If you’re new to the blockchain concept, you’re not alone. It sounds more complex than it really is. However, the impact that the blockchain will have on digitally transforming the global economy will be dramatic. From banks to fintech, e-commerce to self-service, the blockchain is redefining (and disrupting) the way we transmit value to each other.
This week, William Mougayar, author of The Business Blockchain, presented a compelling argument at the BCTECH Summit in Vancouver, of how the blockchain will revolutionize how we transmit value, specifically currency, similar to how the Internet revolutionized how we transmit information.
The blockchain is a new technology that enables the peer-to-peer transmission of electronic value, without any intermediary. – William Mougayar
The Blockchain in a Nutshell
BitCoin, for example, is a blockchain solution that solves the Byzantine Generals Problem. For a quick overview, see the illustration below. For the scary details, see the 1982 research paper here. BitCoins are single, virtual, value-based transactions that cannot be copied, just like real money. Not to be confused with BitTorrent technology, once I send you a coin (or token) using the Bitcoin protocol, I lose my coin and you gain one. If we share a file using BitTorrent, I don’t lose my copy of the file. The blockchain, like a virtual bank statement, only stores the transaction history (or record) of the Bitcoin token in blocks of encrypted data.
Three Dimensions for Viewing the Blockchain
- Technology: where a back-end database maintains a Distributed Ledger
- Business: an Exchange Network for moving value between peers
- Legal: a Transaction Validation mechanism, not requiring intermediary assistance
Source: Thomson Reuters
The genius behind the blockchain is that it brings together Cryptocurrency, Game Theory and Software Engineering without requiring a centralized database. And because financial institutions like banks are heavily regulated and centralized, you can see how the blockchain will disrupt traditional database-driven enterprises.
Six Ways the Blockchain Will Disrupt the Global Economy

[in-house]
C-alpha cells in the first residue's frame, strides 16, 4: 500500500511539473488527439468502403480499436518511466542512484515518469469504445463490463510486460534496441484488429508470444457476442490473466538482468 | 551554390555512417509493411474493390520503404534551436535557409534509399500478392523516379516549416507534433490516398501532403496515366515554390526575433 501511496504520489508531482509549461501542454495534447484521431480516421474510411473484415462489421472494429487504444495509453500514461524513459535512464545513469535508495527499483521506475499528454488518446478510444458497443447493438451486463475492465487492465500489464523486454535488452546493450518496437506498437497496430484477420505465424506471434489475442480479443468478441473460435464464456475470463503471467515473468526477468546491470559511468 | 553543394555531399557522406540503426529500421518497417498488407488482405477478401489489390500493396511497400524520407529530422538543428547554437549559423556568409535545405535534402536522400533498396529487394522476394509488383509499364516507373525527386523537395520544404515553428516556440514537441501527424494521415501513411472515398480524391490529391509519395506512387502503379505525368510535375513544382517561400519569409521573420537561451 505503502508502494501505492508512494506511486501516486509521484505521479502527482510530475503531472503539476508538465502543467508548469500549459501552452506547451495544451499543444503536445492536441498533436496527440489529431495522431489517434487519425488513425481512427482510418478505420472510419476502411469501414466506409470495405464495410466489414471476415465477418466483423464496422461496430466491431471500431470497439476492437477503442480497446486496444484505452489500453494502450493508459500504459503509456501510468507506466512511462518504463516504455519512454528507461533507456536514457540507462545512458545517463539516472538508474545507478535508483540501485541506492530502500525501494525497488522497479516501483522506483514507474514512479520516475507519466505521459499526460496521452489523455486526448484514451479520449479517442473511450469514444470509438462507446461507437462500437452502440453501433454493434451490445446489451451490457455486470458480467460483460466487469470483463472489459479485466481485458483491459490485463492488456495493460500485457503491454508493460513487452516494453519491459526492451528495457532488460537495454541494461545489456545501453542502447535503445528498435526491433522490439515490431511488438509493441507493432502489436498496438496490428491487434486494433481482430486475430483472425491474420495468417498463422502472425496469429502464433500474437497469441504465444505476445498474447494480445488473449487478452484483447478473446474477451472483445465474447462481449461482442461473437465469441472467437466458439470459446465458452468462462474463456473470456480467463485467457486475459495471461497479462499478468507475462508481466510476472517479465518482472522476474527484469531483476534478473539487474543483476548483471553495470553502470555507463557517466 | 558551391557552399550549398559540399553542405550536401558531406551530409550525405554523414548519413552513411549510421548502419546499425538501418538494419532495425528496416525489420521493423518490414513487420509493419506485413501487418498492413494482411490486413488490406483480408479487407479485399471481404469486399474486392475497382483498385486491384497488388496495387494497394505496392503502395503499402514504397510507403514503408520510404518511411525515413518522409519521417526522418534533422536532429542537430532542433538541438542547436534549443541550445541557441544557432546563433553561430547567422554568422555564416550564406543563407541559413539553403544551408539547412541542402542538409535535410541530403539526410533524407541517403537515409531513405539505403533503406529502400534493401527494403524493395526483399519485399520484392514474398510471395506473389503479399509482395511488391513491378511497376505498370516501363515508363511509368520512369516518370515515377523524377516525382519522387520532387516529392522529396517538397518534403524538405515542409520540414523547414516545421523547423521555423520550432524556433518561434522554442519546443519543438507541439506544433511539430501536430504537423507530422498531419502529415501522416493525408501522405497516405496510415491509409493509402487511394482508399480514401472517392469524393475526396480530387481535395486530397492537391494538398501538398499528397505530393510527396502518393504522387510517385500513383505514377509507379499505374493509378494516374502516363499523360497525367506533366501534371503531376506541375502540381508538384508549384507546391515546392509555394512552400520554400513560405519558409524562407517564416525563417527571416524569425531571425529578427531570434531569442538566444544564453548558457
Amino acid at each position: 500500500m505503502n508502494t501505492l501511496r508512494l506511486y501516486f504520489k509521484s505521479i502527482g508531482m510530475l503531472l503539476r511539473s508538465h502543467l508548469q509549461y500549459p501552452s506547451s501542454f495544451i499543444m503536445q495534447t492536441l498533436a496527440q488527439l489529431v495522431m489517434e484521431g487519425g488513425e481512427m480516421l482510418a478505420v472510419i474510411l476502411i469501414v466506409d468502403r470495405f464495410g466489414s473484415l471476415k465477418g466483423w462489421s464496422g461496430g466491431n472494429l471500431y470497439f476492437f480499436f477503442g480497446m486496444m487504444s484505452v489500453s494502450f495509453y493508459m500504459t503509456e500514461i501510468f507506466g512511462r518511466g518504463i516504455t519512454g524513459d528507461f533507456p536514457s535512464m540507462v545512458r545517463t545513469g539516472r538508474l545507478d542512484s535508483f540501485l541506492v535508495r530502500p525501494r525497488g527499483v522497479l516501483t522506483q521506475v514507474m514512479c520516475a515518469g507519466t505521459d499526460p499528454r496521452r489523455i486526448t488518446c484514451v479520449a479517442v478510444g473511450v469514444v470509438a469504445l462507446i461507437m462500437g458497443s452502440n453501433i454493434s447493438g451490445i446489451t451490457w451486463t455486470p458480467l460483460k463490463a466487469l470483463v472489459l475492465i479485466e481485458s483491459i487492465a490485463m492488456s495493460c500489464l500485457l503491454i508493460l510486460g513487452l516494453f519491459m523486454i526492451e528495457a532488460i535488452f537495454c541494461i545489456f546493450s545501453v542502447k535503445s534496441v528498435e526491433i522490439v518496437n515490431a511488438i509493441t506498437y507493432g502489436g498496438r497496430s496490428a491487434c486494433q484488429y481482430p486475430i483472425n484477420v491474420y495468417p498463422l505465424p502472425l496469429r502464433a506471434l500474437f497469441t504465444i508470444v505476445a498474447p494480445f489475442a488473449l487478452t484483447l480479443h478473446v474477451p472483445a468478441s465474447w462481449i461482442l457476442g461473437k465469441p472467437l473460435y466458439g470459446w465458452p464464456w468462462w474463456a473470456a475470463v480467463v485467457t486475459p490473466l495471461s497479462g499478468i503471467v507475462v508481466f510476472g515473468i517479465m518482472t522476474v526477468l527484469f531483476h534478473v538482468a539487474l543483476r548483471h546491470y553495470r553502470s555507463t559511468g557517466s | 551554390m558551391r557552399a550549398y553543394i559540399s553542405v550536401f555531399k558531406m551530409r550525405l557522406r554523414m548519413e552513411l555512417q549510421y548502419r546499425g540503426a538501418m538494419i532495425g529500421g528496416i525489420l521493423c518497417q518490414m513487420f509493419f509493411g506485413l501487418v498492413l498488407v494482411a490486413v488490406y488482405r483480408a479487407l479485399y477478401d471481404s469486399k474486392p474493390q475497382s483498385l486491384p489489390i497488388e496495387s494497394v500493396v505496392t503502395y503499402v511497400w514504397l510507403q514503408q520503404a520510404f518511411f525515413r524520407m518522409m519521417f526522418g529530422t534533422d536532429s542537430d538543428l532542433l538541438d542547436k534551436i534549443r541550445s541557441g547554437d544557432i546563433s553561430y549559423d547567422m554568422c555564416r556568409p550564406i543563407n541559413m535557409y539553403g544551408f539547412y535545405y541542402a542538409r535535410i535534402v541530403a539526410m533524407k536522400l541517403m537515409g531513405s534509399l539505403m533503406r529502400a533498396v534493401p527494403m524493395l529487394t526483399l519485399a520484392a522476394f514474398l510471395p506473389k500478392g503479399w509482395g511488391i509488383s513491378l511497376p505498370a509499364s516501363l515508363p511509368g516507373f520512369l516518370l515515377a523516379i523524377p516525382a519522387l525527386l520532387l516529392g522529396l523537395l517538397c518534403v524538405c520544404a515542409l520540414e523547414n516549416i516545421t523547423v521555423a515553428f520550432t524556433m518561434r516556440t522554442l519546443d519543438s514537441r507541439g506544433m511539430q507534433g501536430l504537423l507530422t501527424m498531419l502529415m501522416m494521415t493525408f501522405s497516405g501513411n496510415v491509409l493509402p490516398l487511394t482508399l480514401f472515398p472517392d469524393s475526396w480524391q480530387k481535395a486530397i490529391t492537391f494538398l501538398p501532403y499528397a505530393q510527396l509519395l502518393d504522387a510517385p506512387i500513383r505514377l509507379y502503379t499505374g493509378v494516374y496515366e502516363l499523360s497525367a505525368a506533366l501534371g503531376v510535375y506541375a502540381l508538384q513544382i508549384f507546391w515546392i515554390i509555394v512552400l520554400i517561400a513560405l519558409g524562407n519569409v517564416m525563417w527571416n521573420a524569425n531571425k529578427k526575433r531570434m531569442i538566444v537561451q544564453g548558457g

- Cryptocurrency: encrypted, bank-agnostic digital transactions that do not require a middleman
- Distributed Ledger Technology: open, shared documents (Google Docs vs. Microsoft Word)
- Proof of X: writing on the blockchain is permanent and every record can be retrieved at any time.
- Decentralized Applications: open, peer-to-peer apps with no one in the middle and no fees. Think of it as eBay without eBay.
- Token-Based Modules: tokens are a “reward unit” to compensate for your attention. In other words, rather than Facebook using your attention to make money, new social media companies looking to disrupt Facebook using the blockchain could instead compensate you for the time you spend and the data you share on their network.
- Initial Cryptocurrency Offering: ICOs are a new way to raise funds for projects that are based on blockchain and cryptocurrencies. Ethereum is an ICO funded company that already has a market cap at over $3.5B.
It is clear that the blockchain will fundamentally change the financial sector on a global scale. It is a matter of when, not if. Chatbots are good example of how banks and other transaction-based companies are already digitally transforming the way they do business using the blockchain. The good news for consumers is that blockchain systems are able to compensate them for sharing their attention and data because those systems enforce and empower trust. The bad news for heavily regulated and centralized institutions is that there is a lot of digital transformation and digital maturity work to be done in order to benefit from the blockchain. As the old saying goes, change or be changed.
Disruption is a reality, it always has been. The Internet needed the World Wide Web in order fully disrupt the way we share and transmit information. The blockchain will require a similar interface, but it is coming.
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